In this day and age, surely we should have a flawless electoral system and elections that are completely free of any fraud or deceit. Following the recent by-election—this is an observation and nothing more—according to The Daily Telegraph:
“Police could be called in to investigate alleged fraud at the…Oldham by-election after council staff said some voters in polling booths ‘had no idea what they were doing there’”.
I do not know how true that is but it is a quotation from the paper, and it puts a question mark over how the system works. An unprecedented 100% of postal votes went to one party and, although it cannot be confirmed that there were any anomalies, eyebrows must surely be raised at such a staggering statistic. Many ask that question. It is not a reflection on those who vote, because they vote in the way that they wish to, but it strikes a question mark in many minds. I do not seek to make any accusations, but the fact that there is even the possibility of electoral fraud or deceit in this day and age should ring alarm bells for all of us.
In Northern Ireland in 2010, a parliamentary constituency—Fermanagh and South Tyrone—was decided by four votes. The decision was taken to court so that the honesty of the system could be looked at and verified. Three of the votes were removed, as the Minister, who is nodding his head, knows. The reality is that, technically speaking, that election was won by one vote. I am not saying that there was any fraud—people can make their minds up—but a court decision was taken, which changed the voting margin. It was a truly exceptional example.
With elections being run so tight, we need a flawless system to ensure that those who take their time to inform themselves and vote are doing so as equals with an equal weight to their vote, confident that the rest of the electorate will vote honestly and fairly. The Daily Telegraph also uncovered that a number of complaints were filed, with the police alleging electoral fraud at the general election in May and in the European and council elections in the previous May.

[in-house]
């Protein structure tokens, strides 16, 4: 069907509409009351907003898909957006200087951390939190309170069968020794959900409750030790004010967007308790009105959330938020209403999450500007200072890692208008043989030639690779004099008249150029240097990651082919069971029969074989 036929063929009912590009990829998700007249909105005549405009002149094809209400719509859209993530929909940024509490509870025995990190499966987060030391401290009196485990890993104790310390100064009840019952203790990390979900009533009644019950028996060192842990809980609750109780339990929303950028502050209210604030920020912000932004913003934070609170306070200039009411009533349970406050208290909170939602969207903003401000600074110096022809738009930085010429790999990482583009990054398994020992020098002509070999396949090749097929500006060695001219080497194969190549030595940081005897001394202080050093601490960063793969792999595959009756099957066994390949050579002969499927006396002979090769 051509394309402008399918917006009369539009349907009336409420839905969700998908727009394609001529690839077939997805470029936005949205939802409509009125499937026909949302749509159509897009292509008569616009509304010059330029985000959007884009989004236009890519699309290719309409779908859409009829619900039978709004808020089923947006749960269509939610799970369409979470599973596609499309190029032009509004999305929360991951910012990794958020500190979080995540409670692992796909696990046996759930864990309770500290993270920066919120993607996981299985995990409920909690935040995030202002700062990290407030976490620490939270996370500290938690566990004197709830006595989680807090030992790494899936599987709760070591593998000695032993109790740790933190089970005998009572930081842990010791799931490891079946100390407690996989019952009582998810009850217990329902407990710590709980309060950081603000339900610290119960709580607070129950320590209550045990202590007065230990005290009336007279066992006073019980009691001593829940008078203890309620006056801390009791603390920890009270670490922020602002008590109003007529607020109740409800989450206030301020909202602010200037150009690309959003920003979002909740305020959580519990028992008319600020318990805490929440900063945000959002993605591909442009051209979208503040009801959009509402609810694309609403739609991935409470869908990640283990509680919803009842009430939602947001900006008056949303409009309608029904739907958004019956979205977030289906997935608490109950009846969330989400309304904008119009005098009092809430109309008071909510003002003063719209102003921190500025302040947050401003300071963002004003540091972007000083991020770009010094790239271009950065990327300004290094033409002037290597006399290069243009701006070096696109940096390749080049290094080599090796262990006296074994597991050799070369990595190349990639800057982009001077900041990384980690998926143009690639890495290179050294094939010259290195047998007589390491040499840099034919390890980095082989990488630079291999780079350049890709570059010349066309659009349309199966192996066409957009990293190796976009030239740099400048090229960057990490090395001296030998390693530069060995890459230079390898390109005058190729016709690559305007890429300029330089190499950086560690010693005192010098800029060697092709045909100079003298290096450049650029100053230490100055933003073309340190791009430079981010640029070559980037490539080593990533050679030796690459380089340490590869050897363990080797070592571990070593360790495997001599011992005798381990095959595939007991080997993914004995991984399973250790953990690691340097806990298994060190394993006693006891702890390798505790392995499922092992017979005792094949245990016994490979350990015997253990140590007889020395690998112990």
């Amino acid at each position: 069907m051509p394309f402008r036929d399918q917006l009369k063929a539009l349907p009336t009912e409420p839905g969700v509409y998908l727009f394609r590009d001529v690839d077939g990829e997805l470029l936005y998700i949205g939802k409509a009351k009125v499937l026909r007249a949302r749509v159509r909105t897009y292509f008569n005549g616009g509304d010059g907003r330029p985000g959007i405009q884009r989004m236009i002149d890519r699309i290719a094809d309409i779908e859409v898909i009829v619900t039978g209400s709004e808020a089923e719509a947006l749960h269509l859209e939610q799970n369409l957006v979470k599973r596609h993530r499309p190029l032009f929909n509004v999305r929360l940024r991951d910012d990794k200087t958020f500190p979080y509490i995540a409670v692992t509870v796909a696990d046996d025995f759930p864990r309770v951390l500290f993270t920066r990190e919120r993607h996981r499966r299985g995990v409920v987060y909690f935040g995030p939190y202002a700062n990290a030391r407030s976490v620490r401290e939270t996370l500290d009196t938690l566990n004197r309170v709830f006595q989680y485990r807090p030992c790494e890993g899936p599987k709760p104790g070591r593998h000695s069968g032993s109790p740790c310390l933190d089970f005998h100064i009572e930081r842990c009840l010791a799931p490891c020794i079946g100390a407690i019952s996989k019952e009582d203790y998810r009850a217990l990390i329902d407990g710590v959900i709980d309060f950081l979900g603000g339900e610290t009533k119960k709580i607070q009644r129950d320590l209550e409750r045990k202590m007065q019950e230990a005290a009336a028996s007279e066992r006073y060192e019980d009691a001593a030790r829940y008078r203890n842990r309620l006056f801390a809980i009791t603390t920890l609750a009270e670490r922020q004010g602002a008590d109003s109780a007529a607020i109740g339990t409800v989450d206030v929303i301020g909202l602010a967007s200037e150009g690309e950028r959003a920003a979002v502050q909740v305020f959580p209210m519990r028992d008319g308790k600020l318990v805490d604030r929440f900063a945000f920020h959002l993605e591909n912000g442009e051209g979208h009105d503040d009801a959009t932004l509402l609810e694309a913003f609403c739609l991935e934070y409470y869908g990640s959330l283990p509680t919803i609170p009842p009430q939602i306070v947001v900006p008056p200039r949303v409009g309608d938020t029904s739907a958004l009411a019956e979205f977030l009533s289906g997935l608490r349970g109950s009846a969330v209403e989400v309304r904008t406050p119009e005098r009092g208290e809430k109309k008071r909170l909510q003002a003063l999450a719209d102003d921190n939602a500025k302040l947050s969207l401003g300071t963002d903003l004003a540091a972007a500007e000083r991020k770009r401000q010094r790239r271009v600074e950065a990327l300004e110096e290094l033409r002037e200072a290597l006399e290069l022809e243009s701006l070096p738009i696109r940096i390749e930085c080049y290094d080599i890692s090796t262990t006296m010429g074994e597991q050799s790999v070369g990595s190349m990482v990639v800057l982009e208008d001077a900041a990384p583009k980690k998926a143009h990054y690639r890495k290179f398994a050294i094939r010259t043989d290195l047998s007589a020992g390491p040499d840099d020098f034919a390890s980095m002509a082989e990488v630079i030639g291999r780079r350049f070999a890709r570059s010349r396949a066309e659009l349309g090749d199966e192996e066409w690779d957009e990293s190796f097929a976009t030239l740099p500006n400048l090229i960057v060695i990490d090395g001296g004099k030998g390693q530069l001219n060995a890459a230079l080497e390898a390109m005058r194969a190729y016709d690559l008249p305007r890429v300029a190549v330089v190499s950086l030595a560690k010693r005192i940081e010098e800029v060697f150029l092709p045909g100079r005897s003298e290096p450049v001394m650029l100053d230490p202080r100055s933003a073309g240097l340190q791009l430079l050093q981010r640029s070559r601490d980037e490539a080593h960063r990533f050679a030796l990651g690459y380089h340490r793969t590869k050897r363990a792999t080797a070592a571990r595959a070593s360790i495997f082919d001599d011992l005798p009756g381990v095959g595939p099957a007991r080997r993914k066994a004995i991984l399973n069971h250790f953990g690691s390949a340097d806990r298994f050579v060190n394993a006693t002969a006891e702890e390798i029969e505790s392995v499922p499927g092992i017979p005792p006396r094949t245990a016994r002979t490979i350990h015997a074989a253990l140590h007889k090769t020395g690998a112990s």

The professionals at the Electoral Commission do their very best to ensure electoral integrity, but there are still examples of the system not working and being open to deceit and fraud. More needs to be done, as the hon. Member for Peterborough said. We have the resources and the technology to make voter fraud a thing of the past, and we should be taking steps as a matter of urgency. The former Secretary of State for Communities and Local Government, the right hon. Member for Brentwood and Ongar (Sir Eric Pickles), said:
“Within Whitehall as a minister, I found a complete reluctance by officials to take action on the warnings from local councillors and journalists of systematic corruption in the mayoral administration in Tower Hamlets. I would argue that state officialdom is in denial over the real state of electoral fraud in 21st-century Britain. The new Conservative government is no longer prepared to turn a blind eye to Britain’s modern-day rotten boroughs.”
As the Minister is nodding, I would expect that the steps to change that will be made. We should look to such examples of people who have opened their eyes to electoral fraud and are getting on with the business of eradicating it as a matter of urgency.
In Northern Ireland, we have taken steps forward on the electoral system, the regulations and the registration. One of the first things that happens in an individual registration is that someone calls to check who lives in the house; that means that we can confirm that there are so many people in the house. Those people are checked individually. Physical inability to attend polling stations in person is confirmed by doctors. If people go on holiday, they have to provide travel documentation to prove that they are away. There are real meaty conditions to ensure that those things happen.